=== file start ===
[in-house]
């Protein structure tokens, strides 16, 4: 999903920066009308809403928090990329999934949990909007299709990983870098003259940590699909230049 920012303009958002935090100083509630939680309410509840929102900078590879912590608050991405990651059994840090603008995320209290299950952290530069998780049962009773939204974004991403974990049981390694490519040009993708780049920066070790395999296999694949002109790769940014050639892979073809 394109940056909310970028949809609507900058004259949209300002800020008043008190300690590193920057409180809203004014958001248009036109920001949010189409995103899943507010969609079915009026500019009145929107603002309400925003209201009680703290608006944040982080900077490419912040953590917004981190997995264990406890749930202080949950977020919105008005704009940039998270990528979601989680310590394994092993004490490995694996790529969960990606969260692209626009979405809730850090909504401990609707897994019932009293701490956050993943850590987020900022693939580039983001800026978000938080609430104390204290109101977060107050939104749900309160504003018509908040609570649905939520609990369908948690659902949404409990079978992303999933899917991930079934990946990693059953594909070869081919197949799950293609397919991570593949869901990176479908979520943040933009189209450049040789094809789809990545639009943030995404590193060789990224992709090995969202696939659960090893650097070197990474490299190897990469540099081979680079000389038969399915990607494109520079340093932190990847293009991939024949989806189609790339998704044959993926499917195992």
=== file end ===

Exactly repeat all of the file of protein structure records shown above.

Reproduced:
[in-house]
């Protein structure tokens, strides 16, 4: 999903920066009308809403928090990329999934949990909007299709990983870098003259940590699909230049 920012303009958002935090100083509630939680309410509840929102900078590879912590608050991405990651059994840090603008995320209290299950952290530069998780049962009773939204974004991403974990049981390694490519040009993708780049920066070790395999296999694949002109790769940014050639892979073809 394109940056909310970028949809609507900058004259949209300002800020008043008190300690590193920057409180809203004014958001248009036109920001949010189409995103899943507010969609079915009026500019009145929107603002309400925003209201009680703290608006944040982080900077490419912040953590917004981190997995264990406890749930202080949950977020919105008005704009940039998270990528979601989680310590394994092993004490490995694996790529969960990606969260692209626009979405809730850090909504401990609707897994019932009293701490956050993943850590987020900022693939580039983001800026978000938080609430104390204290109101977060107050939104749900309160504003018509908040609570649905939520609990369908948690659902949404409990079978992303999933899917991930079934990946990693059953594909070869081919197949799950293609397919991570593949869901990176479908979520943040933009189209450049040789094809789809990545639009943030995404590193060789990224992709090995969202696939659960090893650097070197990474490299190897990469540099081979680079000389038969399915990607494109520079340093932190990847293009991939024949989806189609790339998704044959993926499917195992």